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Showing posts from February, 2020

BIAFRA: Corporal Nwafor And Weeping Souls

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Sasa Ugwumba Kalu Nwoke. Image via Youtube

There is an uncanny twist to the civil war which seems to blind those of us who should let the world know what really happened. I am talking about people from the former eastern region who were forced by genocide to become Biafrans in 1967.
Sasa Ugwumba Kalu Nwoke was a class three student of the elite Government Secondary School, Afikpo, when the genocide began in 1966. Born into a comfortable middle-class home, his ambition was not to fight in any kind of war even if his Ohafia ancestors were warriors.

A chance trip to the Enugu train station where he saw headless bodies and human parts brought in from Northern Nigeria turned him to a man.


At school, he could neither bear the sorry sight nor console his junior, Nicholas Obasi. The boy’s father hid in a sack and watched as his pregnant wife was slaughtered in their Kano home. The foetus was not spared.

At 16 years on January 28, 1968, Sasa forced his way into the Biafra Army after several …

Wounded In Battle, Abandoned At Home: Pains Of Being A Biafran Soldier

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Gideon Njoku points at his part of the body where gun bullets went through his body. Image via International Policy Digest.

BY ARINZE CHIJIOKE

Gideon Njoku, 70 sits on a bench; his back relapsed on a wall. His broken and bandaged leg outstretched on a chair in front of him. His crutch resting beside him. Bare-chested, he is tying a rapper. His face is rumpled, signs of aging.

He is sitting in front of the part leading to his apartment, characterized by dilapidated rooftops and bordered on both sides by none functional cables, hanging on the walls. He has been living in darkness.

That is how far he can travel now after he was hit by a motorcyclist the same day he returned from the burial of a relative- at Ikeduru, his home town in Imo State- on the same spot where he was shot during the war. He had gone out to buy food when the rider rammed into him and refused to stop.

The accident of the 7th of October, 2019 more than doubled the pains from bullets he has been suffering from for the past …

THE OJUKWU INTERVIEW (3): Changing The Old Narrative

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Chukwuemeka Odumegwu Ojukwu, Head of the republic of Biafra, flanked by his aides, attends a special parade at Ahiara, Biafra November 4, 1969, to celebrate his 36th birthday. Image: Goldsmith/Associated Press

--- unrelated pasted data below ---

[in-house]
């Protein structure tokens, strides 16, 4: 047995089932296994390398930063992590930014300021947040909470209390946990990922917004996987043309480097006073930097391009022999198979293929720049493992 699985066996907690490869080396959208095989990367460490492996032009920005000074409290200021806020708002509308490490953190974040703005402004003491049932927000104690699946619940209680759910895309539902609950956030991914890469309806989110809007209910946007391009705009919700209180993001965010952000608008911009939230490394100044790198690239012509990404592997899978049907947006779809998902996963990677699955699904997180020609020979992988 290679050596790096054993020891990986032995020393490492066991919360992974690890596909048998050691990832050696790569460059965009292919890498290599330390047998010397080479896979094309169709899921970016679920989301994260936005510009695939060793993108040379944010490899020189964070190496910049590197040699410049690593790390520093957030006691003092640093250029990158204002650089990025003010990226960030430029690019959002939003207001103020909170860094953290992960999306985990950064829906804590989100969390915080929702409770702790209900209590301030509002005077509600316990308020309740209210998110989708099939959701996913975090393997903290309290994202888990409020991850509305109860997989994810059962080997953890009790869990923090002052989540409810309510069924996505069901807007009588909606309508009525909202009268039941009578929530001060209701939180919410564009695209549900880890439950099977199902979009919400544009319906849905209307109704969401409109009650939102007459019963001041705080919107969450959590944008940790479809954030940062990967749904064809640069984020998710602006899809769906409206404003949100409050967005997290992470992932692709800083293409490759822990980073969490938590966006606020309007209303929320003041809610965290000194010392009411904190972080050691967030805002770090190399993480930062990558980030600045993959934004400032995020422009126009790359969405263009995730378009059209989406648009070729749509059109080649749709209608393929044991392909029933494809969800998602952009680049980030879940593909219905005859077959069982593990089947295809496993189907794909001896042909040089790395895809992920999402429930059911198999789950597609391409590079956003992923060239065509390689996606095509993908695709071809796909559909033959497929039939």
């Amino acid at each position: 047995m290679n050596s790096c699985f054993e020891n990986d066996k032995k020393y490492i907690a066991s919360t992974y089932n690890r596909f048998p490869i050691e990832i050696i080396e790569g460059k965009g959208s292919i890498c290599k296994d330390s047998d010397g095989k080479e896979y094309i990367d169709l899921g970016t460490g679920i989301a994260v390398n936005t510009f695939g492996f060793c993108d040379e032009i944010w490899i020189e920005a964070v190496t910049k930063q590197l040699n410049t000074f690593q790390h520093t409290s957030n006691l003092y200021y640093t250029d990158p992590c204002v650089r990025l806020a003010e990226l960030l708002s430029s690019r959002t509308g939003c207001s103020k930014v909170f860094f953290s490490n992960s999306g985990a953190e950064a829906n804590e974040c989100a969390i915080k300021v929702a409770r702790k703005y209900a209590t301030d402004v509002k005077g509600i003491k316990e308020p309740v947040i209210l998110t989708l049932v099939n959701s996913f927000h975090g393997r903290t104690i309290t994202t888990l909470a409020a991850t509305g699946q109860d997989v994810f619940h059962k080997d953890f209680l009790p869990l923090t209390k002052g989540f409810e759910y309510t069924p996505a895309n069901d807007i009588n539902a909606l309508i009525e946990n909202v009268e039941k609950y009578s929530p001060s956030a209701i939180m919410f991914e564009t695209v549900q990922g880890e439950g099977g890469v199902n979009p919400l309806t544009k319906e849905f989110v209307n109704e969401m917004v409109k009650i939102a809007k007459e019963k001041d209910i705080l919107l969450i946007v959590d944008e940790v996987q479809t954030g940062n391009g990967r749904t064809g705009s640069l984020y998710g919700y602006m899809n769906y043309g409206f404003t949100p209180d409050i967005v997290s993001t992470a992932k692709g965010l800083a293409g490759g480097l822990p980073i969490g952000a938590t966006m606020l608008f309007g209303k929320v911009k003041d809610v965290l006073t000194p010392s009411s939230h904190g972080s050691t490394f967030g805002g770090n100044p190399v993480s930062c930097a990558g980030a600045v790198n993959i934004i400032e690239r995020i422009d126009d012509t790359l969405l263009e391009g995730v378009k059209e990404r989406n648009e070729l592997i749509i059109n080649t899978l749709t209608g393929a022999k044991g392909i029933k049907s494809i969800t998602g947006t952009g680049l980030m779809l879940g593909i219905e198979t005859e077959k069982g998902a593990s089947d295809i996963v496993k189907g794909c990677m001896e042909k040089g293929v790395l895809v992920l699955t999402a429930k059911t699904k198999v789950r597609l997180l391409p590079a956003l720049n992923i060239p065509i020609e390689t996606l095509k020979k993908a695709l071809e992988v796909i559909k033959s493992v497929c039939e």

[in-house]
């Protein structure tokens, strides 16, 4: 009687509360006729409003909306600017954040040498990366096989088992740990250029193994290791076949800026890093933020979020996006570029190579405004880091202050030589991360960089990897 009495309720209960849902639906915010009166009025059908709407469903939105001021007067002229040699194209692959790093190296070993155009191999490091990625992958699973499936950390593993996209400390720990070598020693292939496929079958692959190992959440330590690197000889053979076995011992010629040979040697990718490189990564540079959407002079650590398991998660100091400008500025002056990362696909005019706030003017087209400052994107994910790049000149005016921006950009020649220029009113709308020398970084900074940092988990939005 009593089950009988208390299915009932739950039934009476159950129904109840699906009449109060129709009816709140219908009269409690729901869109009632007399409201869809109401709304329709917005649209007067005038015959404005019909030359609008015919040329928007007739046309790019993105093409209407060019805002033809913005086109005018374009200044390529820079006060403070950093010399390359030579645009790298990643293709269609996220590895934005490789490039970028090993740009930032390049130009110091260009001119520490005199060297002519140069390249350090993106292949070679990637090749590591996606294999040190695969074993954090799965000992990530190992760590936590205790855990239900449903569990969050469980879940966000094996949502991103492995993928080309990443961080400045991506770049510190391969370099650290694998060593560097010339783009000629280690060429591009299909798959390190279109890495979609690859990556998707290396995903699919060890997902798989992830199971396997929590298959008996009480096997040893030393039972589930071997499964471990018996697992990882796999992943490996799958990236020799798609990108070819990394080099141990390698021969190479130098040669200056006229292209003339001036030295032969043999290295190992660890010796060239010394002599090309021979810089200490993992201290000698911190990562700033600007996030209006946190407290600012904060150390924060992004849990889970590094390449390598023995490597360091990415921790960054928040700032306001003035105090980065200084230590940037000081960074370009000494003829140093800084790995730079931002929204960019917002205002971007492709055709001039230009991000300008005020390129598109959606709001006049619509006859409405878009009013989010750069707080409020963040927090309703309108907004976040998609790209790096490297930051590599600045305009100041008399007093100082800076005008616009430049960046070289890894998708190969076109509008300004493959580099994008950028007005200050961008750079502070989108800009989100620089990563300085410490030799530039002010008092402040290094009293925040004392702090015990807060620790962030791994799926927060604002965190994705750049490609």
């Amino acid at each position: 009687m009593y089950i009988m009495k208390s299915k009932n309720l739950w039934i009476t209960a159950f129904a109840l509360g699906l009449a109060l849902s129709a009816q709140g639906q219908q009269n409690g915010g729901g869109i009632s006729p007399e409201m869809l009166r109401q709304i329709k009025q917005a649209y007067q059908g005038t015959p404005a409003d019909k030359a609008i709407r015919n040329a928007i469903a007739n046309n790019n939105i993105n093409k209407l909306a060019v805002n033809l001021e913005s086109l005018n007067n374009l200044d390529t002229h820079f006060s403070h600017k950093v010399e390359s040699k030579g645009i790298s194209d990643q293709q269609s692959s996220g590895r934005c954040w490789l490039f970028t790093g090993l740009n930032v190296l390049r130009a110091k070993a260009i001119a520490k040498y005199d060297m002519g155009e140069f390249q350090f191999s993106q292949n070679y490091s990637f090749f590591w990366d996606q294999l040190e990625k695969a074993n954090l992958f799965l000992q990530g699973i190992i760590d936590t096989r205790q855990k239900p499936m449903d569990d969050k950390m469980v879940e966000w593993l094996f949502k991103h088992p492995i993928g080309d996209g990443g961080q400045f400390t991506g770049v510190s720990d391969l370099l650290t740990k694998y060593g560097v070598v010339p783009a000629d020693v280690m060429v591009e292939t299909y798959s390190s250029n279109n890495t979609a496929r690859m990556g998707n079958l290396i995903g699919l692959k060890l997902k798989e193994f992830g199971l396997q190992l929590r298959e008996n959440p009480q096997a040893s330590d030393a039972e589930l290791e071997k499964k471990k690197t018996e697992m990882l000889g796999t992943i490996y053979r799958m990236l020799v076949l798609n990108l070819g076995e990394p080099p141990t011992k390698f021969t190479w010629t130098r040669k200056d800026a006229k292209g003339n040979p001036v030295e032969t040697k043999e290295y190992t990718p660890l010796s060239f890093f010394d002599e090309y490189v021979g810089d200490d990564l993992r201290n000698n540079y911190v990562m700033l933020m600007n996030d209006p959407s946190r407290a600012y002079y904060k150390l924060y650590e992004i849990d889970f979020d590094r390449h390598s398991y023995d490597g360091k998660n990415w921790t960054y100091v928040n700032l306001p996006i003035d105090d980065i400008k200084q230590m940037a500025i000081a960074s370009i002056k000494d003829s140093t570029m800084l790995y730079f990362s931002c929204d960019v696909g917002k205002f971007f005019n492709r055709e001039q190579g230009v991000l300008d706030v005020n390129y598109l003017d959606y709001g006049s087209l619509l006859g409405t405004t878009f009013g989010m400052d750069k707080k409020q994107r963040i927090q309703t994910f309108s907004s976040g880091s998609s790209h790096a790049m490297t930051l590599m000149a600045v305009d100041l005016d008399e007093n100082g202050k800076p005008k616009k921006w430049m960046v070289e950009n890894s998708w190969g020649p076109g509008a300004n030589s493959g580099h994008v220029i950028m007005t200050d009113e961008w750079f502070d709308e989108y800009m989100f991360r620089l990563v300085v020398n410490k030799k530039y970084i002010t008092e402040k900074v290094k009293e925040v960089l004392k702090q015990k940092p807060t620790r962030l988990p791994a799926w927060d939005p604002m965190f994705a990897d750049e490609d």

BY BASIL CHIJI OKAFOR

In the heat of the civil war, blockaded by air, land and sea, what was left of the whole of Biafra, became something of a huge laboratory, a research institute, whose wide areas of interest encompassed the natural and social sciences, as well as commerce, manufacturing, theatre, arts and crafts, government and every other imaginable areas of human endeavour.

Biafra simply turned inwards and even began to surpass its own self, gaining in the process, truly giant strides in indigenous technology and social engineering, hitherto unheard of on the African continent. This took the world by surprise.

Even in the middle of an excruciating war, the fledgling republic still found the capacity to research into and manufacture even products like cosmetics, for future use …

THE OJUKWU INTERVIEW (2): The Many Shades Of Ahiara Declaration

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Chukwuemeka Odumegwu Ojukwu and his War Generals with M.I. Okpara 3rd from left.

BY BASIL CHIJI OKAFOR

The famous Ahiara Declaration drew quite some flak from not a few quarters, in Biafra. Depending on the angle of the various spectra, from which each war-weary Biafran viewed the document (and on who exactly did the critique) the Ahiara Declaration was as controversial, as it was mystifying.

All kinds of rumours flew around, all over the place and a number of people even speculated that this document, deeply rooted in socialistic principles, as they erroneously thought, was going to be part of Biafra’s undoing, in the end. How? The rumour peddlers had it that Ojukwu would brook no kind of sharing formula for Biafra’s oil and so the Ahiara Declaration bore out the suspicion of the Western powers and their allies, as regards what they had always suspected.

But then, as an Igbo saying goes, is it not when one has actually shot down a hawk and has its meat ready that one decides whether wome…